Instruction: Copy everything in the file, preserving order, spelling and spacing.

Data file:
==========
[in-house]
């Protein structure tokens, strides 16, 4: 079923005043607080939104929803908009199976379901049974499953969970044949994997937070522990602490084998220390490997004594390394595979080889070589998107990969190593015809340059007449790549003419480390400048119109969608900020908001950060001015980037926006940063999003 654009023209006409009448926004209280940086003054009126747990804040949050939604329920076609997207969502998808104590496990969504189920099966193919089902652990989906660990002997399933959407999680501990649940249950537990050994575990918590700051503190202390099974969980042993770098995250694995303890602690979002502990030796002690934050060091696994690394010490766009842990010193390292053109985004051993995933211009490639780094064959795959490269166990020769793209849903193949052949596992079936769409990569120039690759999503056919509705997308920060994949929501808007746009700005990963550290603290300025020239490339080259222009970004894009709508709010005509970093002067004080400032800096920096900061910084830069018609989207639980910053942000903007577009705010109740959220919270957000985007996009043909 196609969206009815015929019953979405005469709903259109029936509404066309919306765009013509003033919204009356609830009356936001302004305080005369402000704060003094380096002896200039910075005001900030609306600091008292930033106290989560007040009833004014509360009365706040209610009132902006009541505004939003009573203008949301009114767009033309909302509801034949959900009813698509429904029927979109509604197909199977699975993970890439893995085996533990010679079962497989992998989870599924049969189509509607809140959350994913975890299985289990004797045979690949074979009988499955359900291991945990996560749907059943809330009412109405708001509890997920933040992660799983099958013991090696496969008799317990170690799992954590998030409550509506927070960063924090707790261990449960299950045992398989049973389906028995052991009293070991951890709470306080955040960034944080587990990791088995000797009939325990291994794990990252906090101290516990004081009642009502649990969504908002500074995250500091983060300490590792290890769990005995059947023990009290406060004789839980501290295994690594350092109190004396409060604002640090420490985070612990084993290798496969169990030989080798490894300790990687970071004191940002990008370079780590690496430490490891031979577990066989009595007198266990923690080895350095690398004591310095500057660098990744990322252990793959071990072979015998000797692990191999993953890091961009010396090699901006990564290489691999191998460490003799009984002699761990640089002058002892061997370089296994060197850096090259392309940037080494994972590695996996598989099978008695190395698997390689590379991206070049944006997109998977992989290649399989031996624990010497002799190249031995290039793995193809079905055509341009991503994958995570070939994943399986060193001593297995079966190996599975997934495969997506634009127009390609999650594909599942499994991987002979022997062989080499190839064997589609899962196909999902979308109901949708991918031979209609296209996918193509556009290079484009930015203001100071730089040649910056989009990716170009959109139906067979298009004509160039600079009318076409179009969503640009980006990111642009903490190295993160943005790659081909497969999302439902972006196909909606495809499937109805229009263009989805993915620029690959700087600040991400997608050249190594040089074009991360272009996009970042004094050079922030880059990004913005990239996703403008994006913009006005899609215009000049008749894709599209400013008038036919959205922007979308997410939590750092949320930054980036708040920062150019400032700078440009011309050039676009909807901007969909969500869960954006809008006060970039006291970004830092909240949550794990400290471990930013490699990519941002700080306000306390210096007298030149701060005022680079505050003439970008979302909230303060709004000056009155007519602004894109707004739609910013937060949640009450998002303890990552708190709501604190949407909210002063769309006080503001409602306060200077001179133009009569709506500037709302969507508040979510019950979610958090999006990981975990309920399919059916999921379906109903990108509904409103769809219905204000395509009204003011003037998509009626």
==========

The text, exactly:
[in-house]
């Protein structure tokens, strides 16, 4: 079923005043607080939104929803908009199976379901049974499953969970044949994997937070522990602490084998220390490997004594390394595979080889070589998107990969190593015809340059007449790549003419480390400048119109969608900020908001950060001015980037926006940063999003 654009023209006409009448926004209280940086003054009126747990804040949050939604329920076609997207969502998808104590496990969504189920099966193919089902652990989906660990002997399933959407999680501990649940249950537990050994575990918590700051503190202390099974969980042993770098995250694995303890602690979002502990030796002690934050060091696994690394010490766009842990010193390292053109985004051993995933211009490639780094064959795959490269166990020769793209849903193949052949596992079936769409990569120039690759999503056919509705997308920060994949929501808007746009700005990963550290603290300025020239490339080259222009970004894009709508709010005509970093002067004080400032800096920096900061910084830069018609989207639980910053942000903007577009705010109740959220919270957000985007996009043909 196609969206009815015929019953979405005469709903259109029936509404066309919306765009013509003033919204009356609830009356936001302004305080005369402000704060003094380096002896200039910075005001900030609306600091008292930033106290989560007040009833004014509360009365706040209610009132902006009541505004939003009573203008949301009114767009033309909302509801034949959900009813698509429904029927979109509604197909199977699975993970890439893995085996533990010679079962497989992998989870599924049969189509509607809140959350994913975890299985289990004797045979690949074979009988499955359900291991945990996560749907059943809330009412109405708001509890997920933040992660799983099958013991090696496969008799317990170690799992954590998030409550509506927070960063924090707790261990449960299950045992398989049973389906028995052991009293070991951890709470306080955040960034944080587990990791088995000797009939325990291994794990990252906090101290516990004081009642009502649990969504908002500074995250500091983060300490590792290890769990005995059947023990009290406060004789839980501290295994690594350092109190004396409060604002640090420490985070612990084993290798496969169990030989080798490894300790990687970071004191940002990008370079780590690496430490490891031979577990066989009595007198266990923690080895350095690398004591310095500057660098990744990322252990793959071990072979015998000797692990191999993953890091961009010396090699901006990564290489691999191998460490003799009984002699761990640089002058002892061997370089296994060197850096090259392309940037080494994972590695996996598989099978008695190395698997390689590379991206070049944006997109998977992989290649399989031996624990010497002799190249031995290039793995193809079905055509341009991503994958995570070939994943399986060193001593297995079966190996599975997934495969997506634009127009390609999650594909599942499994991987002979022997062989080499190839064997589609899962196909999902979308109901949708991918031979209609296209996918193509556009290079484009930015203001100071730089040649910056989009990716170009959109139906067979298009004509160039600079009318076409179009969503640009980006990111642009903490190295993160943005790659081909497969999302439902972006196909909606495809499937109805229009263009989805993915620029690959700087600040991400997608050249190594040089074009991360272009996009970042004094050079922030880059990004913005990239996703403008994006913009006005899609215009000049008749894709599209400013008038036919959205922007979308997410939590750092949320930054980036708040920062150019400032700078440009011309050039676009909807901007969909969500869960954006809008006060970039006291970004830092909240949550794990400290471990930013490699990519941002700080306000306390210096007298030149701060005022680079505050003439970008979302909230303060709004000056009155007519602004894109707004739609910013937060949640009450998002303890990552708190709501604190949407909210002063769309006080503001409602306060200077001179133009009569709506500037709302969507508040979510019950979610958090999006990981975990309920399919059916999921379906109903990108509904409103769809219905204000395509009204003011003037998509009626």